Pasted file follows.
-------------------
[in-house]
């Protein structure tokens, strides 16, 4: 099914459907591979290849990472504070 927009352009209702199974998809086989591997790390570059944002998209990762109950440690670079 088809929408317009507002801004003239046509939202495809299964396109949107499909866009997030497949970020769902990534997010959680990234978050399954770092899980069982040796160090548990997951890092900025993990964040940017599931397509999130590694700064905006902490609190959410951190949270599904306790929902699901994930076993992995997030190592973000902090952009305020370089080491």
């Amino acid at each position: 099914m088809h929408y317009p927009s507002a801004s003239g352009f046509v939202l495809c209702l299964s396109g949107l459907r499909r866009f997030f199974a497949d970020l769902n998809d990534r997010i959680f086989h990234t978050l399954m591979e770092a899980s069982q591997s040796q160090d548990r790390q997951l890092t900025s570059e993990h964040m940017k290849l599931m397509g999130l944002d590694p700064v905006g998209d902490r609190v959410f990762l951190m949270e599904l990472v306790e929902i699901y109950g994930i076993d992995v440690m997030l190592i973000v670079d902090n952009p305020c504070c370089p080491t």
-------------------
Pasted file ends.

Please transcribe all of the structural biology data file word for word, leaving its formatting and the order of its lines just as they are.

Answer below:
[in-house]
């Protein structure tokens, strides 16, 4: 099914459907591979290849990472504070 927009352009209702199974998809086989591997790390570059944002998209990762109950440690670079 088809929408317009507002801004003239046509939202495809299964396109949107499909866009997030497949970020769902990534997010959680990234978050399954770092899980069982040796160090548990997951890092900025993990964040940017599931397509999130590694700064905006902490609190959410951190949270599904306790929902699901994930076993992995997030190592973000902090952009305020370089080491």
């Amino acid at each position: 099914m088809h929408y317009p927009s507002a801004s003239g352009f046509v939202l495809c209702l299964s396109g949107l459907r499909r866009f997030f199974a497949d970020l769902n998809d990534r997010i959680f086989h990234t978050l399954m591979e770092a899980s069982q591997s040796q160090d548990r790390q997951l890092t900025s570059e993990h964040m940017k290849l599931m397509g999130l944002d590694p700064v905006g998209d902490r609190v959410f990762l951190m949270e599904l990472v306790e929902i699901y109950g994930i076993d992995v440690m997030l190592i973000v670079d902090n952009p305020c504070c370089p080491t």